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A phantom campaign

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The United States north of Nevada and west of Colorado might as well not exist for presidential campaigns, in the general elections at least.

But an odd news story suggested that just maybe there’ll be a little possibility the region won’t be completely ignored this time around.

Or will it?

It’s not that the northwest region is without swing voters; in all, they’re here, in significant numbers. But presidential general elections are won in the electoral college, where states vote in clumps, and those are the same whether the candidate who won that state prevailed by 51 percent or 81 percent. And somewhere in that range, the electoral votes for Idaho, Montana, Wyoming, Utah, Oregon, California, Washington and Alaska (and we could throw Hawaii in here too) all seem to be more or less locked in as either red or blue. Around the country there still exist some “purple” states, but not in this region.

At least that’s been the prevailing wisdom.

That’s why some interest developed when on Tuesday CNN, which had developed a lengthy report on the Donald Trump re-election campaign, said it had “obtained a memo to the Trump campaign from pollster Tony Fabrizio about ideas for ‘expanding the map’ to give the President more options for getting the 270 electoral votes needed to win the re-election, where he mentions looking at Oregon.”

What does this mean?

To back up a moment here, “expanding the map” does make sense for the Trump campaign. It only barely prevailed in the key Great Lakes states – Wisconsin, Michigan, Pennsylvania – that went Democratic over many previous elections but gave Trump his 2016 win. Without them, and if nothing else changed, Trump would lose next year. And polling has shown the president not doing well in those places, where Democrats have done very well in mid-term and special elections in the last couple of years. Shorter version: It makes sound strategic sense for the Trump campaign to hold those states if it can, but also find other places to make up votes in other places (that went Democratic last time) if it can’t.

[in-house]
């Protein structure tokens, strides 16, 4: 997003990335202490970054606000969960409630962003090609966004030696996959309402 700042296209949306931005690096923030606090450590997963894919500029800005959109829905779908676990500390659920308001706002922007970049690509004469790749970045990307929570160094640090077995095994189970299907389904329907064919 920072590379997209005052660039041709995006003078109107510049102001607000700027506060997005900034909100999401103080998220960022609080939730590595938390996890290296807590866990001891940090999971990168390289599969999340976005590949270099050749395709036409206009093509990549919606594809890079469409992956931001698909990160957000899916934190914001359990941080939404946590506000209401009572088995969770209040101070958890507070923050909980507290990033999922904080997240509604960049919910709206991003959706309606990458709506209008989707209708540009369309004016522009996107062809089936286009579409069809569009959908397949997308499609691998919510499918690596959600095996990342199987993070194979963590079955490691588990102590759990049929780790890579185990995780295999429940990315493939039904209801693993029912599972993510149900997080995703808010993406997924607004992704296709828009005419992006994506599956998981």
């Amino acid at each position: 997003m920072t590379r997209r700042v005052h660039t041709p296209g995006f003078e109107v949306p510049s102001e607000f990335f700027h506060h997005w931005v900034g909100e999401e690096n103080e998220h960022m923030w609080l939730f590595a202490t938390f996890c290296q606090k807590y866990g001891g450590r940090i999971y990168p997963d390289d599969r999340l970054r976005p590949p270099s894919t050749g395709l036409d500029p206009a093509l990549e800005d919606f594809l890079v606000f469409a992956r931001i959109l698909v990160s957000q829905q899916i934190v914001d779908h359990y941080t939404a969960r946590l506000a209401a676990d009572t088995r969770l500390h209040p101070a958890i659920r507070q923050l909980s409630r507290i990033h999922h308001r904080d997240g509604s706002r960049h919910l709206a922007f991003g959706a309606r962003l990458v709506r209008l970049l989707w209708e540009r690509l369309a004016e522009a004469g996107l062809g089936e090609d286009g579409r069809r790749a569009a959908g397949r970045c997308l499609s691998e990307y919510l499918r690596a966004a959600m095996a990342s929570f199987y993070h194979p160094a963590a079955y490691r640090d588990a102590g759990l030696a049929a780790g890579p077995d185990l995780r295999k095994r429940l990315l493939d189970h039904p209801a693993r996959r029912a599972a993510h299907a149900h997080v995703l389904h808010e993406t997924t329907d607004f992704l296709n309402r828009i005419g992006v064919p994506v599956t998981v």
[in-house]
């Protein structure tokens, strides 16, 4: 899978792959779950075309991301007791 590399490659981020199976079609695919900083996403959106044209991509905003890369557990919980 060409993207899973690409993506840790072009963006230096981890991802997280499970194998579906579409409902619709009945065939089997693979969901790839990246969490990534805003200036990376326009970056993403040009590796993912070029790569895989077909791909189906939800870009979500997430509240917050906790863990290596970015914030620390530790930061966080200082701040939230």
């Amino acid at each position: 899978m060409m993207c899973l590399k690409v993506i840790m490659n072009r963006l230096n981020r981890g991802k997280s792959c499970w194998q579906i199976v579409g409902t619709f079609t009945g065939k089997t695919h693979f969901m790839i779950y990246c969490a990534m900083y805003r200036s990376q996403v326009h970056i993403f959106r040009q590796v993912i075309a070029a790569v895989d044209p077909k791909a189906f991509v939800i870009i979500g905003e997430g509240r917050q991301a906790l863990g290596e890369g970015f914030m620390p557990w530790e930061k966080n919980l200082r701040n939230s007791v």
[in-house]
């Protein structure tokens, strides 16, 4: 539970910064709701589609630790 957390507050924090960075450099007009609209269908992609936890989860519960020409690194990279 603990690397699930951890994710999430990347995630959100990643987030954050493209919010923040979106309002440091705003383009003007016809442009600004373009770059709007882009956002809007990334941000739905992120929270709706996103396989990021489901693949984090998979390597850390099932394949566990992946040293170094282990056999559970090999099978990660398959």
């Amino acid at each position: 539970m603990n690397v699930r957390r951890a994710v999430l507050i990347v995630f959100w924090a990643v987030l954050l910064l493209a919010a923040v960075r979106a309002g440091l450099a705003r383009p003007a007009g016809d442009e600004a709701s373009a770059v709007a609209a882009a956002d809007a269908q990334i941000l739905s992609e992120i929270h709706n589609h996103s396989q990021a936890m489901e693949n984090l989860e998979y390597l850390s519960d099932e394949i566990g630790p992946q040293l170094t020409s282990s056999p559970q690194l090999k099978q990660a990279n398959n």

So it makes sense to be looking at “blue” states to flip. Some of the states voting for Hillary Clinton in 2016 did so by close margins too: New Hampshire (.4 percent was the Clinton margin there). Minnesota after that (1.5 percent) and then Nevada (2.4 percent) and Maine (2.7 percent). Very likely a lot of research is underway in those places by the Trump forces to figure out how to flip them, and the CNN reporting does indicate they’re doing that.

And in Oregon, too.

Oregon voted for Clinton by 11 percent – not close. It was softer for Clinton than California (29 percent margin) or Washington (16 percent), but it really wasn’t any more on the razor’s edge as a blue state than Idaho was in 2016 as a red. And in that 2016, while Republicans did well around the country, in Oregon Democrats gained ground, and they continued to in 2018.

So is this in the category of a head-fake? Maybe. Political campaigns often engage in some degree of misdirection to keep the opposition off balance.

But if not, western Idaho residents a year from now just might hear some rumblings from over the border, even if the electoral votes there really aren’t much more up for grabs than Idaho’s.
 

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